Home sales across South Carolina remain healthy, but they dipped for the fifth consecutive month in April across almost every market as borrowing costs surged and prices continued to rise.

Residential transactions fell nearly 13 percent last month compared to the buying spree a year earlier, according to data from the S.C. Realtors Association.

In April, 9,565 homes changed hands at a median price of almost $315,000, the highest cost ever across the Palmetto State and nearly 20 percent more than one year ago.

For the year, sales are down nearly 5 percent to 35,517.

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“We are seeing a normalization of the market,” said Rob Woodul, an agent with Carolina One Real Estate and president-elect of Columbia-based S.C. Realtors. “Even though we are in the busy home-selling season, it would be hard to believe we could outpace sales from last year at this time.”

Interest from prospective buyers from out of state looking to relocate has not waned, Woodul said.

“That might not translate into a sale, but it seems like we are seeing a big interest in people looking,” he said.

Soaring sales in coastal markets, such as Beaufort, Charleston, Hilton Head and Myrtle Beach — last year they led the state with more than half of all home purchases during the spring — saw double-digit percentage declines in April. 

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Columbia, Greenville, Rock Hill and Spartanburg also reported lower volumes.

Rising mortgage interest rates could be starting to affect demand, but borrowing costs are still not at historically high levels, Woodul said.

Some first-time buyers, though, are in a pinch if they can no longer afford the house they were looking to purchase three months ago.

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“I don’t know if it is pushing people to say, ‘I’m going to wait,'” Woodul said. “The price is going up and interest rates are going up. First-time buyers are in a tough spot right now.”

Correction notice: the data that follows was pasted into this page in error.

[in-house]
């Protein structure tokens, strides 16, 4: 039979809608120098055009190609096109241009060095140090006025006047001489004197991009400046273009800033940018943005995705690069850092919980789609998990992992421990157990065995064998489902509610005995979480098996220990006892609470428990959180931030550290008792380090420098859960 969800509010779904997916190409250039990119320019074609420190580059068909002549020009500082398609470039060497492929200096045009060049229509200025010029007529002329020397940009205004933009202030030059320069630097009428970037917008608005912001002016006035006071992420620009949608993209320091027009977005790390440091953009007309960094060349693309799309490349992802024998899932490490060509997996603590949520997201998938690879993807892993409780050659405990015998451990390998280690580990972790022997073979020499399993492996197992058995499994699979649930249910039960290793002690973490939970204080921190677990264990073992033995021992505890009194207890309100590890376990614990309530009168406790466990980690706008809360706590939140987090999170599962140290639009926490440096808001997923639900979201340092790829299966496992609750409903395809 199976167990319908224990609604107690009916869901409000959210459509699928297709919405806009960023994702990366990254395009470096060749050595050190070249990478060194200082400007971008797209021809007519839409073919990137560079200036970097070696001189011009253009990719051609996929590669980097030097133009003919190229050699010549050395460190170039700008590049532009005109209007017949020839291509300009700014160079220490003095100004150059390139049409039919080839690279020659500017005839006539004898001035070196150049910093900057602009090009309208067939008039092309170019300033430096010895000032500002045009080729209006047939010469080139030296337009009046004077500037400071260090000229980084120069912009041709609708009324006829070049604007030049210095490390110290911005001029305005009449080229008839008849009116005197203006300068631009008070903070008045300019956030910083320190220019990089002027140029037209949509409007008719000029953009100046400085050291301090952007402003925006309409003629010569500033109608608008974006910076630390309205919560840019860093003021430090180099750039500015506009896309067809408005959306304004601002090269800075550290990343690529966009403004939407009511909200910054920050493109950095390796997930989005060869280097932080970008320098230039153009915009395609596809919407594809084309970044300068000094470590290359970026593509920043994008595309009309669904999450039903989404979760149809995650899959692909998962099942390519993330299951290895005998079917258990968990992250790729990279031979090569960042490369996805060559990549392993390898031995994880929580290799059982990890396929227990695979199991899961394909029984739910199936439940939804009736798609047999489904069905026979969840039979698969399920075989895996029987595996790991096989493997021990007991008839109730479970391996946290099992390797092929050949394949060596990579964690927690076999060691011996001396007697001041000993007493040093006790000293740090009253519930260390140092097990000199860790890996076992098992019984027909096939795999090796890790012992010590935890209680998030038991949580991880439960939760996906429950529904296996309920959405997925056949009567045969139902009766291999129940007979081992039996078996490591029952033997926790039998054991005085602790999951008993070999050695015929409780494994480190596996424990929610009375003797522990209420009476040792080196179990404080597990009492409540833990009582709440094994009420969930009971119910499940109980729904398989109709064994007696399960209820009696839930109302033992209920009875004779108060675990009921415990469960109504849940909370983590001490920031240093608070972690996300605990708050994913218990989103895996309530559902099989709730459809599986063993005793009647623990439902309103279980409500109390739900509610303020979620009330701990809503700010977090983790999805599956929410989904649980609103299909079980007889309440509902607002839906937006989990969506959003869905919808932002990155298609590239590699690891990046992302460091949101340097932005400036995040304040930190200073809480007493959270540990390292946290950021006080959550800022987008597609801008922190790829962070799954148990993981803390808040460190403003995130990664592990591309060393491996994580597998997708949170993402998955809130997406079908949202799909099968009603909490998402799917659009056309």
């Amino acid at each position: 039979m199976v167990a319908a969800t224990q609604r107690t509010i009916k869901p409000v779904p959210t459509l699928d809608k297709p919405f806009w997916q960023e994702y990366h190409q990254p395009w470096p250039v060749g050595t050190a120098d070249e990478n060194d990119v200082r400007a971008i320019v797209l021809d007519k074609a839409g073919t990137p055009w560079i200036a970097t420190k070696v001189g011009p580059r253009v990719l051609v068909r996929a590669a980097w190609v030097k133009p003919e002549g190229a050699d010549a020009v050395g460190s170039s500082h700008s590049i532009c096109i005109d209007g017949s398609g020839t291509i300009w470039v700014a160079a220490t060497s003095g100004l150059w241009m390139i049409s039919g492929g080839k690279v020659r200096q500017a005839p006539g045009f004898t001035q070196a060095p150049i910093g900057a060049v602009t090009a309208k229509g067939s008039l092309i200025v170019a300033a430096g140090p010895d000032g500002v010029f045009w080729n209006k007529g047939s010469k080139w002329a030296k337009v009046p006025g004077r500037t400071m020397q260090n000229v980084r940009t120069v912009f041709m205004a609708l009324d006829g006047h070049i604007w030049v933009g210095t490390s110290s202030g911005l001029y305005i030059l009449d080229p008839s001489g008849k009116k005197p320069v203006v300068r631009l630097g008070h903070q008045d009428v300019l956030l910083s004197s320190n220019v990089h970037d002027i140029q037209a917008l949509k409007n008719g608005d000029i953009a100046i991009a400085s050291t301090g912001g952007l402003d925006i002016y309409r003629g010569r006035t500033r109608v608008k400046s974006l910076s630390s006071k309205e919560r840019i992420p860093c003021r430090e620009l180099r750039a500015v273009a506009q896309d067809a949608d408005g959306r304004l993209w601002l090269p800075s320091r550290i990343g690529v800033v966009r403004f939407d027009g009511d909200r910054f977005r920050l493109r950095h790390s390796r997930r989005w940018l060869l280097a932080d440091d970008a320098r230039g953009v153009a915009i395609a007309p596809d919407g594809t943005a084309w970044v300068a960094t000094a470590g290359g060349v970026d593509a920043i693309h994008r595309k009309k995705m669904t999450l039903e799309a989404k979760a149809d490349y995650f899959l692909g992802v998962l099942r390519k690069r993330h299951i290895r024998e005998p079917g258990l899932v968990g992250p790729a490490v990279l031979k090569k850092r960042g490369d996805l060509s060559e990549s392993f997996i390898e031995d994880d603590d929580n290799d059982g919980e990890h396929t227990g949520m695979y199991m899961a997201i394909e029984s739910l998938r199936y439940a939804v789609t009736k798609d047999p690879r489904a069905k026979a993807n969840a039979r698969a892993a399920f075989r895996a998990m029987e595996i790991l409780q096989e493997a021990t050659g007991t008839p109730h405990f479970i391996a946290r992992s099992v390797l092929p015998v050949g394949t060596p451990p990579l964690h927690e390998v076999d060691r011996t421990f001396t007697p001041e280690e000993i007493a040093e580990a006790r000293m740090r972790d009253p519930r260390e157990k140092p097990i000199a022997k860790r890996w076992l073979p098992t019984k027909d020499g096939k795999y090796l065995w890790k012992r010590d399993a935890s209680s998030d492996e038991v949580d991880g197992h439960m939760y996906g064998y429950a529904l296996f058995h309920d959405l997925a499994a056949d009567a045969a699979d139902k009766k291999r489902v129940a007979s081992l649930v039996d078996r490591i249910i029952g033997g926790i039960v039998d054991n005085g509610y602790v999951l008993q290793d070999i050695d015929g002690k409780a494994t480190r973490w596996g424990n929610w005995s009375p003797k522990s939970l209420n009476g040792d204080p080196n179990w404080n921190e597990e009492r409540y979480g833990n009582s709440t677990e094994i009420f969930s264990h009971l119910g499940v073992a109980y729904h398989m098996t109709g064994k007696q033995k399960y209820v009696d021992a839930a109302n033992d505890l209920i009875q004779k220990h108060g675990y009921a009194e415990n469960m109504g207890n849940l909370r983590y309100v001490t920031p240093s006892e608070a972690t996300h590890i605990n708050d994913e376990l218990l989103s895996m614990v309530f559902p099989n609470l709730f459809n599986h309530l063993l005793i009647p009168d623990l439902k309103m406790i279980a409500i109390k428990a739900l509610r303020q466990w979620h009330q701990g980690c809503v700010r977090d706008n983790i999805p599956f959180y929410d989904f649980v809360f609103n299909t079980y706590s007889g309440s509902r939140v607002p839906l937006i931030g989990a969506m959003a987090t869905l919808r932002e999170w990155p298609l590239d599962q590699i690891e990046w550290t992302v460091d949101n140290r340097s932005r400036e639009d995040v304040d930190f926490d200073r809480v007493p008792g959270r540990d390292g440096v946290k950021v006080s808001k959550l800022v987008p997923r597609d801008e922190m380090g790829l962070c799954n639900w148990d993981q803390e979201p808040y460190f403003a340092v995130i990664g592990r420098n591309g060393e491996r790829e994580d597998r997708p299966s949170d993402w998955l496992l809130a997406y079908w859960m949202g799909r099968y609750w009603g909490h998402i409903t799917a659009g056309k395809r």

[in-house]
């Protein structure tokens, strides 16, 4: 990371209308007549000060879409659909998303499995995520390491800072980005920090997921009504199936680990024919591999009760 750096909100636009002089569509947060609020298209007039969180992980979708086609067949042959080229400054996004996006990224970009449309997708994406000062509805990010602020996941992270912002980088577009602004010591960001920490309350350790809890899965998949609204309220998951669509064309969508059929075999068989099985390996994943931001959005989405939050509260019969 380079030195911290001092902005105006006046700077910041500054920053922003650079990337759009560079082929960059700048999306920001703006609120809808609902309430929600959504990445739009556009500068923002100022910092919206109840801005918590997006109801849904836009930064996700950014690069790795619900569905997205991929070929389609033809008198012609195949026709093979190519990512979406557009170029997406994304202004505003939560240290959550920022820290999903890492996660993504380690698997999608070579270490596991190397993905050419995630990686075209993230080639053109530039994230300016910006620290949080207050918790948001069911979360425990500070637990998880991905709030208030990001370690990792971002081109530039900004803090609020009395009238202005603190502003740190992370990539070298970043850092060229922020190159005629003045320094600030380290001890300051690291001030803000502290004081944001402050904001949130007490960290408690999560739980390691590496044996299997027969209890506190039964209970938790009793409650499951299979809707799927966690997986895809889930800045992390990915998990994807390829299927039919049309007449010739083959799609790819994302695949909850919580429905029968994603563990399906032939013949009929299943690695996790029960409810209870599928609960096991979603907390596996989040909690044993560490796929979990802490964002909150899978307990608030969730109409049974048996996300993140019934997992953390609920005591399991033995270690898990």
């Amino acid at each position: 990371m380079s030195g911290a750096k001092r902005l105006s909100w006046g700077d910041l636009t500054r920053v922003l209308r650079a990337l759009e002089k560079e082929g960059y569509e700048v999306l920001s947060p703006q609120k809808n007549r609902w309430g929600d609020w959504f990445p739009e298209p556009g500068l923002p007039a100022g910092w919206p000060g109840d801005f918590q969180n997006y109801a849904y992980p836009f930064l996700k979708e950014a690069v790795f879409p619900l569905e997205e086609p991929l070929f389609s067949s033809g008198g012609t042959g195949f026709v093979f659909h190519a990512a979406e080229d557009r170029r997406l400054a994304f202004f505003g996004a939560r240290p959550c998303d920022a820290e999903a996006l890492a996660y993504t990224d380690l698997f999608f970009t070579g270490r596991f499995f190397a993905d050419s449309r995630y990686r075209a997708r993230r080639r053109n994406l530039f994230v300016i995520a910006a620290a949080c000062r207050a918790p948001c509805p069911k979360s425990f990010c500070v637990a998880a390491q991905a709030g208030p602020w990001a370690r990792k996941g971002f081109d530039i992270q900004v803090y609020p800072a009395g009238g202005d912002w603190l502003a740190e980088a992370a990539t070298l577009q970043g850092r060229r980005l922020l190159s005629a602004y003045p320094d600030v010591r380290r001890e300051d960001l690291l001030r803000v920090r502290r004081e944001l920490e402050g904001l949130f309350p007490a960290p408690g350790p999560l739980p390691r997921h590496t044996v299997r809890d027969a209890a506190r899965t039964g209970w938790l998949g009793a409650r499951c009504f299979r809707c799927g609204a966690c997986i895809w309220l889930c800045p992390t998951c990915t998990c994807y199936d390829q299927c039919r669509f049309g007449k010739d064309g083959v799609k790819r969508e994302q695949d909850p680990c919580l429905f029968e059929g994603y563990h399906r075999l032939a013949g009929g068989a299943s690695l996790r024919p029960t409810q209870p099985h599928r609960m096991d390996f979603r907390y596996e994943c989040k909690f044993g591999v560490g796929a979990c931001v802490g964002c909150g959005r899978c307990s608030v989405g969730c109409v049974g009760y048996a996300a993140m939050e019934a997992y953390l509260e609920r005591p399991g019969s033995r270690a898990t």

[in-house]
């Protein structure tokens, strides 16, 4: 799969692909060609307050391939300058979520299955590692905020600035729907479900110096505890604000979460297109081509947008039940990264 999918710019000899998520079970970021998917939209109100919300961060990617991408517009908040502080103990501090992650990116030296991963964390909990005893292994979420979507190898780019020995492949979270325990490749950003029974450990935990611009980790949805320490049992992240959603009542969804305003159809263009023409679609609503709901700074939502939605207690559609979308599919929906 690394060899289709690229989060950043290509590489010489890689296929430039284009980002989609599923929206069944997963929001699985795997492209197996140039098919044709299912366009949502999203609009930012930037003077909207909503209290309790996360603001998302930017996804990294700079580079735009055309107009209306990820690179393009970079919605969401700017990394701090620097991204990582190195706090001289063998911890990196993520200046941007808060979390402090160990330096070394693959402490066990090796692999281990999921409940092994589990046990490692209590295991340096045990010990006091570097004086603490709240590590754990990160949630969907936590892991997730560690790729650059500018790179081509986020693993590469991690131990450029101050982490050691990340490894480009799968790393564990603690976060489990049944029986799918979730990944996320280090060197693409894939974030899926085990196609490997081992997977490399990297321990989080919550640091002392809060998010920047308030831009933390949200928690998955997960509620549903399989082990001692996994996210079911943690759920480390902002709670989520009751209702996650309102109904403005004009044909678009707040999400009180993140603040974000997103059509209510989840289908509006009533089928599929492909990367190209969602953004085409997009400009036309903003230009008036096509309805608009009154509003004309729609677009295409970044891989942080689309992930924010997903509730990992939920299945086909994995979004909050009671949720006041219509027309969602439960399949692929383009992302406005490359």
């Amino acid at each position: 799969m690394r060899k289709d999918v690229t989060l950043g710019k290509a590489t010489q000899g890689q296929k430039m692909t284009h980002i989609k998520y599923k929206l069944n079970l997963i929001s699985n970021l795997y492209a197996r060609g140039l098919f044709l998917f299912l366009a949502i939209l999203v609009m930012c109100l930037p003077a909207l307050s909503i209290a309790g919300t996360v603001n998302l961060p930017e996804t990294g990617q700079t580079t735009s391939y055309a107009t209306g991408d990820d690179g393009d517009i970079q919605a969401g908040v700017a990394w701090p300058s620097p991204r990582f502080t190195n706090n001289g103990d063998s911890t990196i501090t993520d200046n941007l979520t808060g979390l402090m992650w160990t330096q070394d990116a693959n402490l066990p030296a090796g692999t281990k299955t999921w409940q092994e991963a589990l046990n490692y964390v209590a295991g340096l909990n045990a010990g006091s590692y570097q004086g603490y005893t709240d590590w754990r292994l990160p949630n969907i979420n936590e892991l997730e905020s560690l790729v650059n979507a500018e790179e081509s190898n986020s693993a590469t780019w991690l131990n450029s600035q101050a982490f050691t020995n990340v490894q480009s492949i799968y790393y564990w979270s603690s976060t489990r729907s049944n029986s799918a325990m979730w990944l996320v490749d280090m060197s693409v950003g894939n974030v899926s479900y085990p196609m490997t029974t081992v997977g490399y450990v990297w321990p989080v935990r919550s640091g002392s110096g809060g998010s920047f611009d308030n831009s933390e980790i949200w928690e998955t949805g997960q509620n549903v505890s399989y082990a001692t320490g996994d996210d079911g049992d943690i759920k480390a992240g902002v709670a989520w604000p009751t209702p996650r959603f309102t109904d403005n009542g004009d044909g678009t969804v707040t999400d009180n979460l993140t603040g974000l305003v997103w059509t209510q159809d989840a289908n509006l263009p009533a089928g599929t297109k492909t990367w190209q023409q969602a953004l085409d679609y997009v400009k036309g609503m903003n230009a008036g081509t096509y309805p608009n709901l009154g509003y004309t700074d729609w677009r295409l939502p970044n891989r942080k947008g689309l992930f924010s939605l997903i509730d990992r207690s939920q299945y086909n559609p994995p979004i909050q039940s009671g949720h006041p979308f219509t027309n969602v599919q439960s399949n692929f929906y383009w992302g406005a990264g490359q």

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Mortgage rates have been climbing this year though they ticked down slightly May 19. Home loan financier Freddie Mac reported the rate on a 30-year, fixed-rate home loan slipped to 5.25 percent, up from 3 percent one year ago. The rate on a 15-year note also declined a bit to 4.43 percent, up from about 2.3 percent last May.

“Economic uncertainty is causing mortgage rate volatility,” said Sam Khater, Freddie Mac’s chief economist. “As a result, purchase demand is waning, and homebuilder sentiment has dropped to the lowest level in nearly two years. Builders are also dealing with rising costs, meaning this posture is likely to continue.”

The higher cost of borrowing comes as home prices continue to rise across the state.

Every housing market in the state, except Cherokee County in the Upstate, saw their median home costs spike by double-digit percentages at 12 percent and higher.

In Cherokee, the figure rose 9 percent to $190,000, the lowest in South Carolina. The next least expensive area to buy a home is in the Pee Dee, at almost $194,000.

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Beaufort, Charleston, Myrtle Beach and Rock Hill posted median prices in April above $300,000. Submarkets that include Aiken, Anderson, Columbia, Greenville, Greenwood, Spartanburg and Sumter reported prices above $200,000.

Hilton Head once again led the state with the highest median price at $499,000, up 27.1 percent from one year ago in April.

For the first four months of this year, the median price statewide is almost $301,000, up more than 17 percent from the same time last year.

Homes are now selling in about 45 days across South Carolina. That compares to almost two months in April last year.

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